Does an acknowledgement of a personal loan through a text message reset the SOL?

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Does an acknowledgement of a personal loan through a text message reset the SOL?

I loaned my brother $5000 approximately 6 years ago. We both signed a contract I wrote myself. He made one payment a month after getting the money. I knew he was struggling, so I didn’t press him. I just found out about the SOL; he is doing better financially and I am running out of time if I do need to sue. I started asking for the money but haven’t gotten any. He only seems to answer texts. In one response he says he will give me the money but it is through text.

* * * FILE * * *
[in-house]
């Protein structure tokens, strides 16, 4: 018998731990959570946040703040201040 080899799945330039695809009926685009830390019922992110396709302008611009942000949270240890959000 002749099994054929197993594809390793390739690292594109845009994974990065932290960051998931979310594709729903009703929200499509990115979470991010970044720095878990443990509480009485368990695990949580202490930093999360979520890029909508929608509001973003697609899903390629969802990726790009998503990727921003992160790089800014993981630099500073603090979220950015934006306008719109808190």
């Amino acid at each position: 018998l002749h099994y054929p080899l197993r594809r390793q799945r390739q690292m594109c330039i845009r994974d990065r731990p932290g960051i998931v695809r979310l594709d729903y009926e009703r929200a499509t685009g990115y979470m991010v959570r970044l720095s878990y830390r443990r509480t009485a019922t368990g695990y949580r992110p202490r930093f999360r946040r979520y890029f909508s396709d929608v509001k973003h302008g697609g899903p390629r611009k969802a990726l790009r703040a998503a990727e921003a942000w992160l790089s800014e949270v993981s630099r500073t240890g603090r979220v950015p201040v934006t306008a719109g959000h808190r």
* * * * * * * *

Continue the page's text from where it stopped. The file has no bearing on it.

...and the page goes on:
Asked on February 8, 2012 under Bankruptcy Law, New Jersey

Answers:

SJZ, Member, New York Bar / FreeAdvice Contributing Attorney

Answered 9 years ago | Contributor

The statute of limitations runs from when the act giving rise to the right to sue occured--for example, from when your brother first failed to make payments when due or scheduled (that is, when he first defaulted under the terms of the loan). Correspondence about or even an acknowledgement of the debt does not reset the SOL; the SOL, again, runs from the default. Certainly, if you can still bring a suit (this would be under the SOL for written contracts in your state, with the time period starting at the default), you could potentially present his text as evidence in your favor, since it would limit his ability to dispute the existence of the debt.


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